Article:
1000% Sound. In my experience (and some experiences with my Survival-Horror companion, IC Santi), the sound is a huge advocate of fear.  Try watching a scary movie with the sound muted, feel as your heart remains at a steady, healthy beat.  Again, Silent Hill was lucky enough to have producer and musician Akira Yamaoka on the team.  When they started adding the sultry sounds of Mary Elizabeth McGlynn to add lyrics to the already haunting melodies, it made it even better.  Slender‘s title character Slenderman has some pretty fearsome cues, too.  The music picks up and the characters breathing becomes panicked, and the sound effects are even more jarring when you see him.  Minor things like the squeaking of a door or random wheelchair coming into the hall, or major things like a roaring beast in your midst or SH’s Pyramid Head and his sword are all sounds that will make you, your character (or both) turn around. Make sure you wear headphones for this very reason!

While most of these elements are required for any genre, these are key players in making the game genuinely creepy. Add each component to a mixing bowl with a dash of jumpscares and stir. If set at the right temperature for the right amount of time, your game should come out nice and fresh!
Leave it in the oven for too long (or too short) and you’ll either get a suspense thriller with a lot of jumpscares, or an action adventure with…a lot of jumpscares.  I found this to be true with the FEAR series. The first one was very chilling, with just the right mix using the formula from above. FEAR 2 came around and gave the saga a very strange twist (no spoilers) and ultimately FEAR 3 added co-operative play which made it feel like more of an action, tactical shooter than one worthy to don the title of “survival horror”.  Unfortunately, transitions similar to this heavily affected titan-titles of horror like Alone in the Dark or Resident Evil and they have become just that; a severe let-down for the true horror fans out there.  No, it’s not being “elitist” or not “submitting to the path that mainstream gaming is taking”, it’s just being disappointed by the games that should have been after being so excited and hyped by the games that used to be.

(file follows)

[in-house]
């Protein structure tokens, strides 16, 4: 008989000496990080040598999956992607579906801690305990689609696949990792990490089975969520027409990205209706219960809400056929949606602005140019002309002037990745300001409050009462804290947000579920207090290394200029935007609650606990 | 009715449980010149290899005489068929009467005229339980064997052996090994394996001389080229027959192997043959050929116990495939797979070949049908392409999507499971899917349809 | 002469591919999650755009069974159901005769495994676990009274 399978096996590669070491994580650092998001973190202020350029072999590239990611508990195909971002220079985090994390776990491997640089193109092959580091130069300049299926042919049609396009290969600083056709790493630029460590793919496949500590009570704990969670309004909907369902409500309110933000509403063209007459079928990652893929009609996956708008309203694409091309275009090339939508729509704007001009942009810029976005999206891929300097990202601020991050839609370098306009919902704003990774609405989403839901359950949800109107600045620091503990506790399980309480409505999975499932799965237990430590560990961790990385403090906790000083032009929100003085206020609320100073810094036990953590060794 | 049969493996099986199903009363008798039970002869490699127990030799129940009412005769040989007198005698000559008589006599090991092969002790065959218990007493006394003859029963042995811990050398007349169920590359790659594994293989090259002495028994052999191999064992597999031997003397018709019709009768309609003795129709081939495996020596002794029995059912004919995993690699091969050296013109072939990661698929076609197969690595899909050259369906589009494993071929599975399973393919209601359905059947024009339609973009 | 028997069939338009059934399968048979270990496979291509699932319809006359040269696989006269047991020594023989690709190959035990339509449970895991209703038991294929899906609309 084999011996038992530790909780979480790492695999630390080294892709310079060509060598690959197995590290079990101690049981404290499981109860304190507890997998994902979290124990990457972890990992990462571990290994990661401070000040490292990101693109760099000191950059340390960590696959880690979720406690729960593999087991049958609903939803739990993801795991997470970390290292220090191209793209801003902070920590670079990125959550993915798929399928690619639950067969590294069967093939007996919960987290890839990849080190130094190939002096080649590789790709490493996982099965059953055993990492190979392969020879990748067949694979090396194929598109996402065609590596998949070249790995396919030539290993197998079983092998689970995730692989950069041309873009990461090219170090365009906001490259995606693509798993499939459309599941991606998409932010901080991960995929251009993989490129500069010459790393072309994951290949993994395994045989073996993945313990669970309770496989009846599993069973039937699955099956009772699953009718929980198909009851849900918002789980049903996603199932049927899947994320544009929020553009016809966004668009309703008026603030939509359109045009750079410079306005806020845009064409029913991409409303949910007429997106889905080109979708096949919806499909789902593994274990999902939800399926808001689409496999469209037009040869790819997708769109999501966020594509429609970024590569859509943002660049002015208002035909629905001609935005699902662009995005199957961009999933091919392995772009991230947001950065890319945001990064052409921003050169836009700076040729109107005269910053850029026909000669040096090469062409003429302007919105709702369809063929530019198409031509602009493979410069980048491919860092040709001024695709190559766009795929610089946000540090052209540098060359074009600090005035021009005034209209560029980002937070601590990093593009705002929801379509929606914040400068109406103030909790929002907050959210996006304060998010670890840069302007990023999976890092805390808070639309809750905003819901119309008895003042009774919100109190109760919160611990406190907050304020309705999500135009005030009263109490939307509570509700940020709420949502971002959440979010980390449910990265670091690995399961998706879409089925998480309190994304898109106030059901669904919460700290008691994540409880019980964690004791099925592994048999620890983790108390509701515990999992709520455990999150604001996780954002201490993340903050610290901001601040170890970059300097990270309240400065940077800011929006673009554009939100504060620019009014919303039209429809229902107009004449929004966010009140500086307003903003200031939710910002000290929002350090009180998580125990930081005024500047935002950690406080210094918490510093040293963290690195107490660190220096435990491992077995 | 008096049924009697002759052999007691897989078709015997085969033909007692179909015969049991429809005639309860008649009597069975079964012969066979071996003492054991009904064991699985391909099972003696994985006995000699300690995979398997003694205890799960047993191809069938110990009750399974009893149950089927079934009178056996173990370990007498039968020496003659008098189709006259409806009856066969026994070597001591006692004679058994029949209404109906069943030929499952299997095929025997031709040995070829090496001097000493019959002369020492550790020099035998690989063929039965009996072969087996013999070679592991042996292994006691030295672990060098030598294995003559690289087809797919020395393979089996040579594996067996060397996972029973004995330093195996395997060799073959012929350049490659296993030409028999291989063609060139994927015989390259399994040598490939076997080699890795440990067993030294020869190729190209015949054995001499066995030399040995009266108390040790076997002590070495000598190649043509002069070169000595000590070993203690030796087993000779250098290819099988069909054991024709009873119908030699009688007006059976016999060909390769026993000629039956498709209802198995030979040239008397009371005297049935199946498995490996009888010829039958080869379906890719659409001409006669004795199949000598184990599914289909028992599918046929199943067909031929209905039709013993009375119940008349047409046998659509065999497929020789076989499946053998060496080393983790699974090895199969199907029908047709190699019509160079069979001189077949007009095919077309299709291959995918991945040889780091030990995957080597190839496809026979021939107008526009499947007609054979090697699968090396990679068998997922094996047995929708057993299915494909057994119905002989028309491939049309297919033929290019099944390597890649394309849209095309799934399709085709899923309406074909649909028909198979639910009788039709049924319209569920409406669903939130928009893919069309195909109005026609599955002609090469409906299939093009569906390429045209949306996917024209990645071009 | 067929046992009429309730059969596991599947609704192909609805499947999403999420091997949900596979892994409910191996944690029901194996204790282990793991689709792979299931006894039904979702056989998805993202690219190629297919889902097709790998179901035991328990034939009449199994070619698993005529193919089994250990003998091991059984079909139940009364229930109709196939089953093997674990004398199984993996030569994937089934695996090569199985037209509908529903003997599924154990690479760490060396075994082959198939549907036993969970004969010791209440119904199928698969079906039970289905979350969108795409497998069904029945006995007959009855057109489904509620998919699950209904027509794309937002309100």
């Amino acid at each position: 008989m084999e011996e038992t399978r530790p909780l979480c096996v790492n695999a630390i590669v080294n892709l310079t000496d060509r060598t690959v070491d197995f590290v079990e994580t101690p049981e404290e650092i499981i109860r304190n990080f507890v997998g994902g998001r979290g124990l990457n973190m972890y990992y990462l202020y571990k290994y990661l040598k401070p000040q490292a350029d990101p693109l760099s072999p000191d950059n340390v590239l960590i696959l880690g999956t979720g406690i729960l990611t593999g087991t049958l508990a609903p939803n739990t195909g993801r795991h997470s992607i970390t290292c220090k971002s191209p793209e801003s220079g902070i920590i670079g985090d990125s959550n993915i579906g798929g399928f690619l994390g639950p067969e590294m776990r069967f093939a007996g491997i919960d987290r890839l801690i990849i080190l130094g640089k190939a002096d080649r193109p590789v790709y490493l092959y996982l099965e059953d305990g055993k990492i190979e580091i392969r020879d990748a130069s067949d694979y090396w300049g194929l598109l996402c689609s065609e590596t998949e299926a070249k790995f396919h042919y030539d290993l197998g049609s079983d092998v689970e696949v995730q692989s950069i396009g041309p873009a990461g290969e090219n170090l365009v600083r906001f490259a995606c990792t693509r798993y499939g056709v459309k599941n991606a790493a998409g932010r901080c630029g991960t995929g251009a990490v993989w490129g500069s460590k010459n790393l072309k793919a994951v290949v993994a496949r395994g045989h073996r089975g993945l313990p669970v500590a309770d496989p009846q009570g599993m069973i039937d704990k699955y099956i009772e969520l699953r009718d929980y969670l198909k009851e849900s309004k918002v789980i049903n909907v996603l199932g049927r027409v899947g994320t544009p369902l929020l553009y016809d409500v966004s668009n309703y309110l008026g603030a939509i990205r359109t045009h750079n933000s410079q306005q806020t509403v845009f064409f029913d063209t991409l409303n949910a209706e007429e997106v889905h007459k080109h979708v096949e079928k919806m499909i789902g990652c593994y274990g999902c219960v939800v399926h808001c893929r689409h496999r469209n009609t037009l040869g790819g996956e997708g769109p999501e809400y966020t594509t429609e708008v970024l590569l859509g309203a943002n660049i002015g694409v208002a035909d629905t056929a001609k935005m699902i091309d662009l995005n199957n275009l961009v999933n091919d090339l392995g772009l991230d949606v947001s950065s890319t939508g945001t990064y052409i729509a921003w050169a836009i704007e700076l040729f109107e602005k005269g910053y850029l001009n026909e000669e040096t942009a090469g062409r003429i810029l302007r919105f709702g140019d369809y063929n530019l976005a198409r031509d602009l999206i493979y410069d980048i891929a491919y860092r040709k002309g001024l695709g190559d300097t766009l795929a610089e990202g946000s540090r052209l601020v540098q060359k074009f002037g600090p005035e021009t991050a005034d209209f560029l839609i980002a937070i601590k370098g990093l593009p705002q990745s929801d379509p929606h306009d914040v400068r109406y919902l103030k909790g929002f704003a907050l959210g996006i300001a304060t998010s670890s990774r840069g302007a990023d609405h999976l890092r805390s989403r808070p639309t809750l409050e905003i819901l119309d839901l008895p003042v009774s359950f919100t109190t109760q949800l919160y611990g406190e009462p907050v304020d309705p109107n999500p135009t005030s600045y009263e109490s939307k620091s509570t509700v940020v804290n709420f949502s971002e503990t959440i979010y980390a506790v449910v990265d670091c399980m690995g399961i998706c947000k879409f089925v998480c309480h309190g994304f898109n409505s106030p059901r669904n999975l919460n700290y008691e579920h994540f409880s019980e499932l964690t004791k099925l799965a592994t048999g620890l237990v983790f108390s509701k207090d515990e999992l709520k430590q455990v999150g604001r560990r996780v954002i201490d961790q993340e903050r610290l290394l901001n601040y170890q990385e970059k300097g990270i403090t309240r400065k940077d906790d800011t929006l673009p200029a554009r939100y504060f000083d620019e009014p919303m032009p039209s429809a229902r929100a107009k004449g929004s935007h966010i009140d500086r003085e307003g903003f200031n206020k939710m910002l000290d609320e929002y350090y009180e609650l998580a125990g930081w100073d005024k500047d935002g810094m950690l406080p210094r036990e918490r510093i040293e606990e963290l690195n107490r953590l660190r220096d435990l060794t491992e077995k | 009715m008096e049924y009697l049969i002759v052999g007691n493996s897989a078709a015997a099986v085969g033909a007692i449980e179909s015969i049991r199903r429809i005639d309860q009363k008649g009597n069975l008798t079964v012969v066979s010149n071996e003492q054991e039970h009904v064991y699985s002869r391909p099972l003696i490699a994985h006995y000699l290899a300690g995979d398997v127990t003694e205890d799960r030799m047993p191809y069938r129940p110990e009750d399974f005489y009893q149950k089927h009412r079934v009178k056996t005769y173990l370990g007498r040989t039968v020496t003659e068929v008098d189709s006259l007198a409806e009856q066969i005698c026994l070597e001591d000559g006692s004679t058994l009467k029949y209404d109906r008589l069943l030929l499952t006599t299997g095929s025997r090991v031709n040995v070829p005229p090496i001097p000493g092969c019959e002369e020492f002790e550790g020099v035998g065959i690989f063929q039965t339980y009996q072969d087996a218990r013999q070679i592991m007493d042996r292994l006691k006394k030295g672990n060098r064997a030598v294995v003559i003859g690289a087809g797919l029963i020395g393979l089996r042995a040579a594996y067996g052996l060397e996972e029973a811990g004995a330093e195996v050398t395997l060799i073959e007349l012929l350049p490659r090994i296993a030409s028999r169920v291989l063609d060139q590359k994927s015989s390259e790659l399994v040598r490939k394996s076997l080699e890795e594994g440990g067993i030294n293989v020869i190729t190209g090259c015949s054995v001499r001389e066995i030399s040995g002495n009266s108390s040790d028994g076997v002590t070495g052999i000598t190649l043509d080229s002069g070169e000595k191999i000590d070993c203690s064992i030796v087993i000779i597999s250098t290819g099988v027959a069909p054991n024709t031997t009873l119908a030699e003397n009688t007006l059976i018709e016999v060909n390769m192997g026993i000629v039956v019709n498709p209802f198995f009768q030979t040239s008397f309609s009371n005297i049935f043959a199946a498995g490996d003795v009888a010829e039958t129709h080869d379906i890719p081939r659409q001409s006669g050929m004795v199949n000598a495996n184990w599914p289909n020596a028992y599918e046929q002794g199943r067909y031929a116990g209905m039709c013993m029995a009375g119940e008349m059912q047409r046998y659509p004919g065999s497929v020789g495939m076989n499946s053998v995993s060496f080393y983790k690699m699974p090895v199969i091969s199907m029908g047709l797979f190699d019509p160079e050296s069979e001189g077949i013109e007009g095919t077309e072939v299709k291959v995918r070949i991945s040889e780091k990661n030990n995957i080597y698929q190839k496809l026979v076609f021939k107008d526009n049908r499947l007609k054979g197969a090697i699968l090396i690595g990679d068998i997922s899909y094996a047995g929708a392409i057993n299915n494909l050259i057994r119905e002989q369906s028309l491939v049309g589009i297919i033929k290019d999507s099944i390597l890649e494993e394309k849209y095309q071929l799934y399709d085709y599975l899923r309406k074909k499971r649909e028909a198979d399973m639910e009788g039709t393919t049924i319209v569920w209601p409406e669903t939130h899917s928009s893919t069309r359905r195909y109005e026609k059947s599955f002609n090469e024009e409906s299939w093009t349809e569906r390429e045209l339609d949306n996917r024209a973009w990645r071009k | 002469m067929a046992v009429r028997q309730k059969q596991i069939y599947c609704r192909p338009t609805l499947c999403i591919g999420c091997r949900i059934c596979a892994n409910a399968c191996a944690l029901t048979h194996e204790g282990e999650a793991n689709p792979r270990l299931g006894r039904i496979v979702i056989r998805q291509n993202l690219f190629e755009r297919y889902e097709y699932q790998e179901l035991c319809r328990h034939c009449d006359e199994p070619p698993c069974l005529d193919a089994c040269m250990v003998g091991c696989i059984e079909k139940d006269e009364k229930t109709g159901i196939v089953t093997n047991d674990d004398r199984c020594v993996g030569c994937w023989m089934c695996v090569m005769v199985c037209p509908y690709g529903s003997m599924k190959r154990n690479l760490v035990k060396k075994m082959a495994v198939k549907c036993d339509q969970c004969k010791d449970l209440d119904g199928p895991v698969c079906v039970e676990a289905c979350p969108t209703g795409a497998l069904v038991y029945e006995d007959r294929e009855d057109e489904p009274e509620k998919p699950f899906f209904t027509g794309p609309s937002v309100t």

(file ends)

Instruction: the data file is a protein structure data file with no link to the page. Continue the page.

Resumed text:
Harry Mason, Silent Hill

Silent Hill was one of my favorite series. I say was, only because I haven’t had the chance to play Silent Hill: Downpour or Book of Memories for the PSVita. What I do know, however, is that the franchise started strong. Back on PS1, Harry Mason was just an average Joe who couldn’t shoot a gun–he was just a dad in search of his daughter.  Down the line, I realize that he being an average Joe was the reason behind him not being able to wield a gun as well as Chris Redfield or any of the guys from Call of Duty.  Harry Mason was sucked into a hell-hole of a town, bombarded by monsters, overwhelmed by the battle of heaven and hell, but he still fought against those forces to find his little girl and save her soul.  In the game, you will die. If you put the game on the hardest difficulty, you will die a lot.  Some places remain silent, where shrieking violins may have been appropriate, but some of the cutscenes or places where Harry treads are void of any sound except for his heavy footsteps.  Puzzles litter the way through the town, much like in Resident Evil where it requires you to find keys of a certain type to open up doors to the next areas. Not too many jumpscares, not too many gruesome baddies either.  Mostly just shadows or figments of your imagination crawl by, images sweep over the walls that would haunt you forever.